On the Water & Gender Day of COP27, 14 November, Nordic Energy Research (funder of Nordic Energy Equality Network) organized the event Mind the gap – Gender Equality, Female entrepreneurship, and the Green Transition. Around 30 people participated in the event, where Astrid Bratli, Adviser at Nordic Energy Research as well as Pilot of Nordic Energy Equality Network, gave a short presentation on NEEN and the report Gender equality in the Nordic energy sector.

“I appreciate the overwhelmingly positive feedback and interest in the report, as well as the fantastic turnout at a gender event at the Nordic pavilion. There were so many people at the pavilion, that the people on stage could hardly fit themselves. There is clearly a great interest in this topic, with a lot of people who find this important, that I actually believe that we can bring about a change faster than we had imagined a couple of years ago,” says Astrid.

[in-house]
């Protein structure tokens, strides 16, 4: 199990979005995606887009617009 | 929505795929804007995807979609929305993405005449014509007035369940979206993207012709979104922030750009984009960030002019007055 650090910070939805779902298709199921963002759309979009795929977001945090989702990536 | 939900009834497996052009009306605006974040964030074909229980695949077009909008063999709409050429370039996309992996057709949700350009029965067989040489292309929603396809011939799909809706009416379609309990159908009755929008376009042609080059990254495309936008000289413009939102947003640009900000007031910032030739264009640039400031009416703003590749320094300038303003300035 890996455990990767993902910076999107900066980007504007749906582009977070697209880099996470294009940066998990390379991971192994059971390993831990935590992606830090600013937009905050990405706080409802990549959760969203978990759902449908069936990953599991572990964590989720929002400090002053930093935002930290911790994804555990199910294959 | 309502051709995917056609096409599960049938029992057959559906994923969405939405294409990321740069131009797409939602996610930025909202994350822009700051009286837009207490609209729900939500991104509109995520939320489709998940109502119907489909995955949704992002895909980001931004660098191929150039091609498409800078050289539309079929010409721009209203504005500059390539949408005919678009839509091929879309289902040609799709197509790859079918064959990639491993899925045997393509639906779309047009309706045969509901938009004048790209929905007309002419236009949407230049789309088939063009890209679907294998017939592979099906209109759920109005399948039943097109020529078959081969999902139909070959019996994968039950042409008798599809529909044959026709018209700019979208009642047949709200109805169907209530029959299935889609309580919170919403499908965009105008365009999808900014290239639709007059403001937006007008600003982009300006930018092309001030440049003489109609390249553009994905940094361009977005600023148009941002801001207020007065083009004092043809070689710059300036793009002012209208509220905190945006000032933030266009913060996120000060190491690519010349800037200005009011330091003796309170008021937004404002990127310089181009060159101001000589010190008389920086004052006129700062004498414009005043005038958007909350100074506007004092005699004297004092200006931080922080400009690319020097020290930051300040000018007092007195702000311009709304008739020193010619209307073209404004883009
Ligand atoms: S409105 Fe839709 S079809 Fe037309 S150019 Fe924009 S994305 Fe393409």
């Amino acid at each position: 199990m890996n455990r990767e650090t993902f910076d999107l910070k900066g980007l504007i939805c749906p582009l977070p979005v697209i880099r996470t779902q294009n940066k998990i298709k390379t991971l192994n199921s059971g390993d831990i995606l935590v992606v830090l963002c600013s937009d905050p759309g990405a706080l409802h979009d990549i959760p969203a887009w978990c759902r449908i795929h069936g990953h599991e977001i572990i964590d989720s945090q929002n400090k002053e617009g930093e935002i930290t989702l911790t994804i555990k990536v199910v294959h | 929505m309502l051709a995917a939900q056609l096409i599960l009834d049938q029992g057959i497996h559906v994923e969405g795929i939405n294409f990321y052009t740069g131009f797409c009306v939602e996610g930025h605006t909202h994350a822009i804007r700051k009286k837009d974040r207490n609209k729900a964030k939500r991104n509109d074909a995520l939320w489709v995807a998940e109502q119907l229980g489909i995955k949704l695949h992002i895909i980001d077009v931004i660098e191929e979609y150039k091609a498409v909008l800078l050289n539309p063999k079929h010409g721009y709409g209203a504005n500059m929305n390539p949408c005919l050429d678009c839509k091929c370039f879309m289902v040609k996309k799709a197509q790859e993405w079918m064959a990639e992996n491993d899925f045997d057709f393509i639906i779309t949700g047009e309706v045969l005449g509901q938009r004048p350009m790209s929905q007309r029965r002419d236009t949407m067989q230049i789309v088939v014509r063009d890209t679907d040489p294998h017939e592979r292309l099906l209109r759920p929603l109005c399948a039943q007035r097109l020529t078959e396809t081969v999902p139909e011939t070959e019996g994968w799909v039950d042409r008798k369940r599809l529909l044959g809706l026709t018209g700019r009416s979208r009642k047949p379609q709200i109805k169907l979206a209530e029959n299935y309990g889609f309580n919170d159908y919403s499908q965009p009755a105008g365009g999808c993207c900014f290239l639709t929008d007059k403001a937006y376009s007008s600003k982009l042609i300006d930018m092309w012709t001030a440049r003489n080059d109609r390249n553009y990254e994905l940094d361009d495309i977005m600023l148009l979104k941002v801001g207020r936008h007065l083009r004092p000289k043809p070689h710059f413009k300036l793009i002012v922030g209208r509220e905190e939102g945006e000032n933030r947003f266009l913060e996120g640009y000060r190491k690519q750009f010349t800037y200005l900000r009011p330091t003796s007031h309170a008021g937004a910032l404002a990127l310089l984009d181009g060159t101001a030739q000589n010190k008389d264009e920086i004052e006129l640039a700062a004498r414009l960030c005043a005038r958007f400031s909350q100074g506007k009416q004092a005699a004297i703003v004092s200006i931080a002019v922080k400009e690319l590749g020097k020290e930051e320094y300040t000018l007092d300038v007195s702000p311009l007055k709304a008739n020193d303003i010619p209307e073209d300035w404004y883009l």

Astrid Bratli holding the report Gender equality in the Nordic energy sector.

At the event, the Icelandic Minister of Food, Agriculture and Fisheries, Svandís Svavarsdóttir, gave an opening speech.

Marton Leander Vølstad, Adviser at Nordic Energy Research, moderated the discussions, as speakers Heidi Solba, President and Head of Global Network at Let’s Do It World, Anna-Greta Tsahkna, CEO of Timbeter, Selma Skov Høye, Sustainability Director at Aker Horizons, Marte Rusten, Principal Consultant, Environmental risk and preparedness at DNV, and Malang Sambou Manneh from Mbolo Association, Gambia, shared their experiences and perspectives on the benefits of empowering women.